I've often heard it said that in Ibn Taymiyyah's opinion, apostasy (without involving seditious acts) is a crime for which there is no earthly punishment. I haven't seen a reference for this though. In which work did Ibn Taymiyyah mention this (if at all)?
This is not true. It was a false claim made my Dr. Hisham Kamali and he has been proven wrong from Ibn Taymiya's own literature.
Ibn Taymiya made his views very clear in his book "As-Sarim al-Maslool 'ala Shatim ar-Rasool" 3/696
على خصوصها وكلاهما قد قام الدليل على وجوب قتل صاحبها والادلة الدالة على سقوط القتل بالتوبة لا تعم القسمين بل انما تدل على القسم الاول كما يظهر لمن ذلك تامل الادلة على قبول توبة المرتد فيبقى القسم الثاني وقد قام الدليل على وجوب قتل صاحبه ولم يات نص ولا اجماع بسقوط القتل عنه والقياس متعذر مع وجود الفرق الجلي فانقطع الالحاق والذي يحقق هذه الطريقة انه لم يات في كتاب ولا سنة ولا اجماع ان كل من ارتد باي قول او اي فعل كان فانه يسقط عنه القتل اذا تاب بعد القدرة عليه بل الكتاب والسنة والاجماع قد فرق بين انواع المرتدين كما سنذكره
شیخ الإسلام ابن تيمية رحمه الله - الصارم المسلول على شاتم الرسول، الجزء ٣، صفحة ٦٩٦
"...Apostasy is of two types: ordinary apostasy and extreme apostasy, for which execution is prescribed. In both cases there is evidence that it is obligatory to execute the apostate, but the evidence indicating that the sentence of death may be waived if the person repents does not apply to both types of apostasy. Instead, the evidence indicates that that is allowed only in the first case (ordinary apostasy) as will be clear to anyone who studies the evidence that speaks about accepting the repentance of the apostate. In the second type (extreme apostasy) the obligation to put the apostate to death still stands, and there is no text nor consensus to indicate that the death sentence may be waived. The two cases are quite different and there is no comparison between them. It does not say in the Quran or Sunna, or according to scholarly consensus, that everyone who apostatizes in word or deed may be spared the death sentence if he repents after he is a captured and tried. Rather the Quran and Sunna, and consensus, differentiate between the different kinds of apostates."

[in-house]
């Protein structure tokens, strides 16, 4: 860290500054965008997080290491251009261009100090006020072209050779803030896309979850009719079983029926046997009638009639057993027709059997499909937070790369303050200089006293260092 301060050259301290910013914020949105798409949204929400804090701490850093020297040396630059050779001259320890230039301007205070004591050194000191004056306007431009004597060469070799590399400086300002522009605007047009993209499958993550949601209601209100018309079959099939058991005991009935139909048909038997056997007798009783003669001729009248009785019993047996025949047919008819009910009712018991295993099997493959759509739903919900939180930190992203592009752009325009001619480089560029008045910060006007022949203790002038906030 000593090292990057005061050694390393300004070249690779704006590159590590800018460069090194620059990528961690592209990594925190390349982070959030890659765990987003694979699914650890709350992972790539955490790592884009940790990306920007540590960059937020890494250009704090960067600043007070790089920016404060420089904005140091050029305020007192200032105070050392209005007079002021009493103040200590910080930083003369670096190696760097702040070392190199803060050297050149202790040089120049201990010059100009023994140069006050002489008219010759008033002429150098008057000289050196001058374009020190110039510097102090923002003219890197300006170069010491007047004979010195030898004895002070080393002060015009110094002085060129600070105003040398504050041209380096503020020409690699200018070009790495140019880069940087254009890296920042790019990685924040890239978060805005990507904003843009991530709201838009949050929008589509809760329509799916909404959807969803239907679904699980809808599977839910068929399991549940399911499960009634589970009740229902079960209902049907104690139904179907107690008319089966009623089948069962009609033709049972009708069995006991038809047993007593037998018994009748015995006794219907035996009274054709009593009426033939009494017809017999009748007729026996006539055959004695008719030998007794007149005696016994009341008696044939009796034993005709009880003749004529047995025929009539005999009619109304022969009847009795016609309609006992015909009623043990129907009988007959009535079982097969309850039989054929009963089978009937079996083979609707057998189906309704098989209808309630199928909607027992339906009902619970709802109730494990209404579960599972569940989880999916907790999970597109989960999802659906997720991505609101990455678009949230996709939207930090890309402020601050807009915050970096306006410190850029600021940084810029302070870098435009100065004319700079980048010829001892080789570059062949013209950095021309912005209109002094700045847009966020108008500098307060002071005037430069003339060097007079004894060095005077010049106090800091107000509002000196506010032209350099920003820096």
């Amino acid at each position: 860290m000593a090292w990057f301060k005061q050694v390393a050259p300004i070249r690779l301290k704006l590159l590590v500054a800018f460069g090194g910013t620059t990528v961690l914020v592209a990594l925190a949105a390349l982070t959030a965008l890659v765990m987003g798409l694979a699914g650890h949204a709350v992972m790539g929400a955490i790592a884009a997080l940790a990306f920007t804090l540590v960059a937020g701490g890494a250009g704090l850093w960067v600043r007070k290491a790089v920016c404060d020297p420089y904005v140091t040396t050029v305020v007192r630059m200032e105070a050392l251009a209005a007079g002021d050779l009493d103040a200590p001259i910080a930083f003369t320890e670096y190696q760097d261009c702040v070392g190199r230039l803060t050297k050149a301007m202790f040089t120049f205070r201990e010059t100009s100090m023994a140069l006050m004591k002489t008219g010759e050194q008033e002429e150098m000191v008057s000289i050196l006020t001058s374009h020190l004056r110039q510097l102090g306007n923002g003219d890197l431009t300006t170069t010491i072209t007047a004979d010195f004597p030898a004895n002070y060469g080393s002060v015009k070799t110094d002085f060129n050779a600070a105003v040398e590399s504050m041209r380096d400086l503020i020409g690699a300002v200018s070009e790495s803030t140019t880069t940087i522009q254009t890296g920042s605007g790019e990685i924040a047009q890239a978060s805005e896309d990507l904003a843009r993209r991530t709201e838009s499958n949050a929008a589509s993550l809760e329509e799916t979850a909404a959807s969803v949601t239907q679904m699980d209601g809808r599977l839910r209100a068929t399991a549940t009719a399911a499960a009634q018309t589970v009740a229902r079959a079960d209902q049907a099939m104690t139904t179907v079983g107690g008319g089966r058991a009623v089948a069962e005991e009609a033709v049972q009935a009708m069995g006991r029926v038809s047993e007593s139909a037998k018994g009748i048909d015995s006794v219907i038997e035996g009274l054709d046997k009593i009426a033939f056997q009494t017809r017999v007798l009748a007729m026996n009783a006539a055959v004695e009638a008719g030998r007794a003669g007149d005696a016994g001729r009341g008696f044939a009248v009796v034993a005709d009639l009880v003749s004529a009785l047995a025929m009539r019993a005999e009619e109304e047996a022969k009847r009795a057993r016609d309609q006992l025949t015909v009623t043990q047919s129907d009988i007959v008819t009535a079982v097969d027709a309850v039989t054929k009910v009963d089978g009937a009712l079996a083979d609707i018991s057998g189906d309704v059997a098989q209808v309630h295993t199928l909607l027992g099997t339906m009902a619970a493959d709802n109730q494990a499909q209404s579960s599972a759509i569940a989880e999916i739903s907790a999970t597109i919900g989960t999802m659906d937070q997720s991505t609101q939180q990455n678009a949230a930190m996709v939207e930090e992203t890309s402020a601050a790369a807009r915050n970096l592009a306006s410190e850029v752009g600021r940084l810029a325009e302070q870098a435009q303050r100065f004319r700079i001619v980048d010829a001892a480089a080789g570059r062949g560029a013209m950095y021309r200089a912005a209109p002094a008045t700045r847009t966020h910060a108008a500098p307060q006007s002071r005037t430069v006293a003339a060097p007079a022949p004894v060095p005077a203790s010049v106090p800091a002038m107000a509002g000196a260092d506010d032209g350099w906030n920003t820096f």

As you can see, he clearly believed in the death punishment.
It's interesting he mentions that the Qur'an differentiates between the different kinds of apostasy. In which case could he have been referring to Q4:90? If that's the case, wouldn't apostates who didn't fight muslims or apostates who joined people with whom we have a treaty of peace, be spared of the penalty? May 20, 2014 at 12:12
4:90 isn't referring to apostasy. But what I've read is the apostate is only punished if he/she makes it known to the public and separates from the jamaah. However, this doesn't exist today.– SayyidMay 21, 2014 at 11:22
Read from Q4:89. It clearly refers to people disbelieving after their belief. I'm not aware of any other verse in the Qur'an that differentiates between the different kinds of apostates. May 22, 2014 at 11:55
Read from 4:88, these verses are speaking about hypocrites.– SayyidMay 22, 2014 at 19:21
I know, but it doesn't really matter, it's the same principle. The hypocrites are openly Muslims and are officially recognized as such by the government. The subsequent verse (v89) speaks of when they openly show their disbelief i.e. apostatized. May 22, 2014 at 22:52